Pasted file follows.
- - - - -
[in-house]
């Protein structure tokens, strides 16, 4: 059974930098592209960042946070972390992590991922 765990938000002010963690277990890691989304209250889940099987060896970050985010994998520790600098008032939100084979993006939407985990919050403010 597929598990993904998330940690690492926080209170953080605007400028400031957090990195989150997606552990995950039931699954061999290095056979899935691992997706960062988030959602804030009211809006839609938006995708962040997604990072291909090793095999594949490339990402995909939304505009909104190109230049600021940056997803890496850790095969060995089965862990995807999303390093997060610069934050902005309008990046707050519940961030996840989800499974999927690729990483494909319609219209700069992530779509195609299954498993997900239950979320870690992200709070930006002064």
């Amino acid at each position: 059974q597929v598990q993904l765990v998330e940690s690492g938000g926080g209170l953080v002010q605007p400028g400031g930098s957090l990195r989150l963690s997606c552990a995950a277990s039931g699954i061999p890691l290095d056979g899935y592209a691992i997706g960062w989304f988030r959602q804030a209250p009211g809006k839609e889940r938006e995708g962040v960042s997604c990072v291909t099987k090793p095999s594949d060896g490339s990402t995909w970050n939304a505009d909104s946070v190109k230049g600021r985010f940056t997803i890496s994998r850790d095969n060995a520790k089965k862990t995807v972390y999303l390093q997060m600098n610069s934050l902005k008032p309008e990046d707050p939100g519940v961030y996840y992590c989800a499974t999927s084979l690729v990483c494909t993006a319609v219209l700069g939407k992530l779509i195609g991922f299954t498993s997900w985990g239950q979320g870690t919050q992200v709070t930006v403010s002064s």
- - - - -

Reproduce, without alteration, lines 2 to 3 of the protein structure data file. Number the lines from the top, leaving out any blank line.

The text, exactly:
């Protein structure tokens, strides 16, 4: 059974930098592209960042946070972390992590991922 765990938000002010963690277990890691989304209250889940099987060896970050985010994998520790600098008032939100084979993006939407985990919050403010 597929598990993904998330940690690492926080209170953080605007400028400031957090990195989150997606552990995950039931699954061999290095056979899935691992997706960062988030959602804030009211809006839609938006995708962040997604990072291909090793095999594949490339990402995909939304505009909104190109230049600021940056997803890496850790095969060995089965862990995807999303390093997060610069934050902005309008990046707050519940961030996840989800499974999927690729990483494909319609219209700069992530779509195609299954498993997900239950979320870690992200709070930006002064």
């Amino acid at each position: 059974q597929v598990q993904l765990v998330e940690s690492g938000g926080g209170l953080v002010q605007p400028g400031g930098s957090l990195r989150l963690s997606c552990a995950a277990s039931g699954i061999p890691l290095d056979g899935y592209a691992i997706g960062w989304f988030r959602q804030a209250p009211g809006k839609e889940r938006e995708g962040v960042s997604c990072v291909t099987k090793p095999s594949d060896g490339s990402t995909w970050n939304a505009d909104s946070v190109k230049g600021r985010f940056t997803i890496s994998r850790d095969n060995a520790k089965k862990t995807v972390y999303l390093q997060m600098n610069s934050l902005k008032p309008e990046d707050p939100g519940v961030y996840y992590c989800a499974t999927s084979l690729v990483c494909t993006a319609v219209l700069g939407k992530l779509i195609g991922f299954t498993s997900w985990g239950q979320g870690t919050q992200v709070t930006v403010s002064s």